The twenty-six-year-old BYU men’s soccer captain is also the brains behind a $54 million app.
The Scan, Inc. app recognizes both QR codes and barcode, allowing people to buy items with just a scan and alerting customers of price drops for certain items. Gee’s conscientious design paid off; within six months Scan, Inc. passed 1 million downloads, ranking among the top 25 apps.
“I didn’t know what to think,” Gee said. “At first I was just excited to have something that I had thought of, designed and worked on live in the app store. I thought that was cool — if the story would have ended there I was feeling pretty good about myself. When it started to get downloads I thought that 2,000 was cool; I thought 10,000 was crazy, and then it just got to the point where I thought that this was out of control when it started to get a download every second.”
The idea developed when Garrett Gee returned from his mission and bought his first smartphone, he was not pleased with the QR code scanners available on the app store. He hoped to find one that was fast and easy to use but was disappointed with each app he downloaded.
The up-and-coming tech entrepreneur decided to develop his own scanning app while at BYU. The university didn’t offer an app-building class, so he found graphic design and computer science classes that taught him the skills he needed.
Gee took a couple of business classes, such as Introduction to Entrepreneurship, from BYU adjunct professor John Richards, to learn more. “Garrett took my class three times,” Richards said. “When I asked him why, he said, ‘Because I am here for an education, not a degree.’ He didn’t know what the word ‘entrepreneur’ meant when he met me in the first class. He took to it like water. He is a design genius.”
If Gee was unable to learn what he needed in class he would spend time researching on the web. He recruited Ben Turley and Kirk Ouimet, two information systems upperclassman, to help him develop the app.
“I was that naive freshman who had a cool idea but didn’t know anything, and they were both the legit seniors with awesome reputations of being the best on campus,” Gee said. “I knew that I wanted to work with them, but they didn’t really know that they wanted to work with me.”
Gee couldn’t afford to pay Turley and Ouimet, so he offered them partnerships in the company. They launched the app after three months of teamwork.
With the app’s success, potential investors invited Gee out to San Francisco to meet with them. Gee made the San Francisco trip more than 55 times in a 2-month period. “It was fun picking Garrett up from the airport late at night every few days to hear the fun stories of him pitching to these big San Francisco investors,” said Jessica Gee, Gee’s wife.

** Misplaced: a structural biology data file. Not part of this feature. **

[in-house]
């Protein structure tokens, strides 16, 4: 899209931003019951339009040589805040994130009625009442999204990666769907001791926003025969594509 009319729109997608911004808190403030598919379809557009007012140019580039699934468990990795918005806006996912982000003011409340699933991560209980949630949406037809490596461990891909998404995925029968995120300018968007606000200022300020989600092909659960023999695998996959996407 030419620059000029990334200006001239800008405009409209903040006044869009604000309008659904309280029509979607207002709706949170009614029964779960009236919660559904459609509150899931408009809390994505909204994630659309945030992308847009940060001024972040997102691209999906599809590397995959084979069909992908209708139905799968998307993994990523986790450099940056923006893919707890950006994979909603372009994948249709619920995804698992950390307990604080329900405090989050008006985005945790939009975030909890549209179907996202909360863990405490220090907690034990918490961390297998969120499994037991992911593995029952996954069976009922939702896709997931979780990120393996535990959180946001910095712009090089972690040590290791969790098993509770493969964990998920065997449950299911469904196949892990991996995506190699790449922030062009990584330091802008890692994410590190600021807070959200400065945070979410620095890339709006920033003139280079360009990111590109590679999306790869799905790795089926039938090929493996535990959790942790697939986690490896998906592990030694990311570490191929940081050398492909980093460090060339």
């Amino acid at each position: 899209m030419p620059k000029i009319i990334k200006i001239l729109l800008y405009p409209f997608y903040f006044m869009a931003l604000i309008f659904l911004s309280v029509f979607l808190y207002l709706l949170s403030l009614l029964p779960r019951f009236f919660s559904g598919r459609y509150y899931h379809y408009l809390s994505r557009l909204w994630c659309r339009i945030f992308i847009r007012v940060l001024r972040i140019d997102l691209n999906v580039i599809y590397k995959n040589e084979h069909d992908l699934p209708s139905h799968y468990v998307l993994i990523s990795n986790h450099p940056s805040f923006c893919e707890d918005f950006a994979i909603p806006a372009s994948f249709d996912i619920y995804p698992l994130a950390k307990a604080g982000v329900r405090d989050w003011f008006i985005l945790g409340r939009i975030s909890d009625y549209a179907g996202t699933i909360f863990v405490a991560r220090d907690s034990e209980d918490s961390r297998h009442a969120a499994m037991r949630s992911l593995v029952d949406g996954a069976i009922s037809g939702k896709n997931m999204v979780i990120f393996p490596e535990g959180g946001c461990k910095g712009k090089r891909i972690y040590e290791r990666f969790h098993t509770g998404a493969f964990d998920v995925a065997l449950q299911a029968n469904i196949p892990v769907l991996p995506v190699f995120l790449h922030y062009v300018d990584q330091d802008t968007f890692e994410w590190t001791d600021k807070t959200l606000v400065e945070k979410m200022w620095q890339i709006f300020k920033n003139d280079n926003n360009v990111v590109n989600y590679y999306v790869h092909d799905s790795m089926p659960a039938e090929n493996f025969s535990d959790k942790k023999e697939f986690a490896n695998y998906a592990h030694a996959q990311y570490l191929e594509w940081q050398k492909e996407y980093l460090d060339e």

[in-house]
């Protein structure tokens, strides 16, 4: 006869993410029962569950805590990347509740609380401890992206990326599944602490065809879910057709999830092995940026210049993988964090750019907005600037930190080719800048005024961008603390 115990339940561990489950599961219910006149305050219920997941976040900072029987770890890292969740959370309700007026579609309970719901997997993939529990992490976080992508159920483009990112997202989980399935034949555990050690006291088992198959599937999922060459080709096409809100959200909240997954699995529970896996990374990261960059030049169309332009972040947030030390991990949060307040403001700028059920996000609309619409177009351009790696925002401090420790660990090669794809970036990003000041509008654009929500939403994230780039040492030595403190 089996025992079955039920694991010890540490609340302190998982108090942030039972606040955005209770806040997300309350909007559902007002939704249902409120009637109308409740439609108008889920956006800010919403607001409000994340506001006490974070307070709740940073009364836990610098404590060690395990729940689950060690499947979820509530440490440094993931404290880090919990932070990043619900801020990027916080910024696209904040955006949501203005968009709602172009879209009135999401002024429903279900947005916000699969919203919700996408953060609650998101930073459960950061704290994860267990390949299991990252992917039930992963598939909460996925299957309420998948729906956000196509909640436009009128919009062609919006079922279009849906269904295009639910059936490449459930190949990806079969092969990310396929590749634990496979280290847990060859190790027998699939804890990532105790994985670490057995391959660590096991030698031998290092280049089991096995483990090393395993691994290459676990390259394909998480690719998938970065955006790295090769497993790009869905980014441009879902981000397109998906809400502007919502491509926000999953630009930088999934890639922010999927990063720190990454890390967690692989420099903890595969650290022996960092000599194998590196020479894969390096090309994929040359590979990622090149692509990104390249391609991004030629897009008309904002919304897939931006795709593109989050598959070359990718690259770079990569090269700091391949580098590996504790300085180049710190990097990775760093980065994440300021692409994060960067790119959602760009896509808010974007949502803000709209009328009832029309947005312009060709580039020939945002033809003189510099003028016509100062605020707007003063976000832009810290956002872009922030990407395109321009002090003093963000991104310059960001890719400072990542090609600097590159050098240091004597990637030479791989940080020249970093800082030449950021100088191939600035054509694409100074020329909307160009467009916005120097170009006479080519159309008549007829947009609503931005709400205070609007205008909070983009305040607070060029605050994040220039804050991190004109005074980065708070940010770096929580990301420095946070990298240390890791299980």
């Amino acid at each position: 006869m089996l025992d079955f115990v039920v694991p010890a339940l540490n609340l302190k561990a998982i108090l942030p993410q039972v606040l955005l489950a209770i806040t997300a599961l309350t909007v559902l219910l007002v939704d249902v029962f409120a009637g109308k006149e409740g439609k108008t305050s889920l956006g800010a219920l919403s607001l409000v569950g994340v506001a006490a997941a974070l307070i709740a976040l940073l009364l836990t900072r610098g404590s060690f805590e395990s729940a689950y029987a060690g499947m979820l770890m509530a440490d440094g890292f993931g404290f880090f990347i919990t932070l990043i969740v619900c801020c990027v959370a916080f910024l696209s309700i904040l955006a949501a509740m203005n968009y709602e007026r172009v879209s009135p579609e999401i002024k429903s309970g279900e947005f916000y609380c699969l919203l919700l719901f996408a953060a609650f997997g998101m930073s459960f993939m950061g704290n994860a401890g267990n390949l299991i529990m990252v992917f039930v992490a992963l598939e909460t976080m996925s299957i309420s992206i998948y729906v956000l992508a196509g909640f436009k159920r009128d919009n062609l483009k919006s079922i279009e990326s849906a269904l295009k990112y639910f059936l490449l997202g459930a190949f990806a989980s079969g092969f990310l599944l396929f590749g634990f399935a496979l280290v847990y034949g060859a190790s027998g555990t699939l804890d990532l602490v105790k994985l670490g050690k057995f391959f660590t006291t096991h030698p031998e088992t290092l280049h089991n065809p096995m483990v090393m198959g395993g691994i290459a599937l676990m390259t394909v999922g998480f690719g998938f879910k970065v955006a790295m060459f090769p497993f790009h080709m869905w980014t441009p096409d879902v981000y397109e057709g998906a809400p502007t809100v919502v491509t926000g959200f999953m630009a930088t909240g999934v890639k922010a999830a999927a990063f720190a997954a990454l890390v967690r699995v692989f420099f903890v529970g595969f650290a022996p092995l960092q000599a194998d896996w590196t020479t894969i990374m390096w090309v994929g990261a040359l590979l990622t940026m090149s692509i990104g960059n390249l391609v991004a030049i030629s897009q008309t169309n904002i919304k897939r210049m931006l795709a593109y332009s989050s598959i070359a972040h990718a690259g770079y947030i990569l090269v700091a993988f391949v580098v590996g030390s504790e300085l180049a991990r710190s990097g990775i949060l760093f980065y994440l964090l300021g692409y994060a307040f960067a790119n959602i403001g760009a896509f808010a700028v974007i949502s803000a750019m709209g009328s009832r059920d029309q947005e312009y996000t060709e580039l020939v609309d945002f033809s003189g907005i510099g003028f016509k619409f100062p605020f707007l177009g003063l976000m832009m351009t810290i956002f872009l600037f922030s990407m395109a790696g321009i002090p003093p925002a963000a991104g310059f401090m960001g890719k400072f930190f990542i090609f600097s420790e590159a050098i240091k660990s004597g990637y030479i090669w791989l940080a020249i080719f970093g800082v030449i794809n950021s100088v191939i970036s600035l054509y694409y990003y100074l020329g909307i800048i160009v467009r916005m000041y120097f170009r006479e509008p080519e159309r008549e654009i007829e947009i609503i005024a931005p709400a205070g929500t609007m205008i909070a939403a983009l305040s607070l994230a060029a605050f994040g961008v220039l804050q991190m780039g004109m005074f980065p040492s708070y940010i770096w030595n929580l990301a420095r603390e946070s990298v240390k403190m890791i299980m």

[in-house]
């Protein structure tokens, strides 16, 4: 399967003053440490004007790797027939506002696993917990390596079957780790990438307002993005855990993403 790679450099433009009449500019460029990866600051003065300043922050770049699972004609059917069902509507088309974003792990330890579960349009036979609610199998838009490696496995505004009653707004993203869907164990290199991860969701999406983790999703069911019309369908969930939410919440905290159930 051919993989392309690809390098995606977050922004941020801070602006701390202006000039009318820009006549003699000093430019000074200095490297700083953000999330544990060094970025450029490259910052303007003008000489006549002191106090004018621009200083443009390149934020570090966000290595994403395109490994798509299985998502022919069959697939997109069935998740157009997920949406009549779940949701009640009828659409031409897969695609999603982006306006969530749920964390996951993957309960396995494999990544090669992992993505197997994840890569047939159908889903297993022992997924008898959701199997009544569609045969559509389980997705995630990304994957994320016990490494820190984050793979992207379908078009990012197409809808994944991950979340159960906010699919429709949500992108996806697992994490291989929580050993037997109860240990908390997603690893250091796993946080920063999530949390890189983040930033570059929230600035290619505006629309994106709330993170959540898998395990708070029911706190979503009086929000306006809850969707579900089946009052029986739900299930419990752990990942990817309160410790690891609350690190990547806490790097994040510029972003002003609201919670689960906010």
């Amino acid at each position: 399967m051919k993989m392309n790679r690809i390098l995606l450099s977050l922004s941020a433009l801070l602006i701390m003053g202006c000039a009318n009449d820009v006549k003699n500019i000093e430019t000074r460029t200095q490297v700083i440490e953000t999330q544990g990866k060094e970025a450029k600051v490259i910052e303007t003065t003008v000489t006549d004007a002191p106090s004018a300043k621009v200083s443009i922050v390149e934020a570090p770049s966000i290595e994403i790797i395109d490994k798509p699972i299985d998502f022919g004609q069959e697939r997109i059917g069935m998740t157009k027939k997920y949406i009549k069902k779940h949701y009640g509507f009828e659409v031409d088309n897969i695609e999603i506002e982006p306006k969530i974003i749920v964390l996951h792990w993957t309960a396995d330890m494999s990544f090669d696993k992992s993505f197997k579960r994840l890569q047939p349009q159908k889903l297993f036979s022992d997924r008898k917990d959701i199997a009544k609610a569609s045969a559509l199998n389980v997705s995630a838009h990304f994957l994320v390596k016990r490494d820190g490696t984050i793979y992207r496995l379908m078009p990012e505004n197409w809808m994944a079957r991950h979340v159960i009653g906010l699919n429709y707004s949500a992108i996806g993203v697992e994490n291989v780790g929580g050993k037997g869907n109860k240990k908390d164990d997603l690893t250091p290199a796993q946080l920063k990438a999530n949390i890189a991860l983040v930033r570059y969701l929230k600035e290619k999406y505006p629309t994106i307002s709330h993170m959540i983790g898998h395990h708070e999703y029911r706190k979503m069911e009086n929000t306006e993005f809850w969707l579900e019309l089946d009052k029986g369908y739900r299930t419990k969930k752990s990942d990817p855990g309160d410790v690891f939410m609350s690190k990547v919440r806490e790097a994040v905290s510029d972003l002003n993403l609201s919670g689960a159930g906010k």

Meeting with investors required a different skill set, he found, and he learned how to pitch a product and how to act in professional settings. He was still enrolled in classes at this time, as well as playing on the soccer team. While on the road with the team, he wasn’t allowed to take phone calls; but with important investors, like Google, calling him to discuss business matters he had to make things work.
“I was sure that on Google’s end of the phone they thought that I was some professional businessman talking to them at his office desk,” Gee said. “But in reality I was just a college kid under a pile of sweaty soccer bags trying to have a conversation in secret.”
Gee’s hard work paid off, and he attracted investors such as Google; Boston Celtics co-owner Jim Pallotta; and Lady Gaga’s manager, Troy Carter. But they were not the only interested parties.
In December 2014, Snapchat acquired Scan, Inc. for $54 million. The business transaction was confidential, and Gee wasn’t allowed to tell anyone — even his parents. But in December 2014, details of the transaction leaked due to the hacking of Sony Pictures.
Gee’s life has changed over the past couple of years, but he still tries to stay true to himself and focused on his family. As both a husband and father to two children, he lives in a small campus apartment and tries to be frugal. This year is his last year playing for the soccer team, and he has big plans for after the season.
His plans include taking some time off to travel with his family. They will travel around the world to places such as Hawaii, Fiji, Tonga, New Zealand, Australia and Bali. Gee will keep a family travel blog (Thebucketlistfamily.com) for those who want to follow his families adventures while abroad.
Upon his return to the U.S., Gee will continue developing a new app and strengthening his business contacts.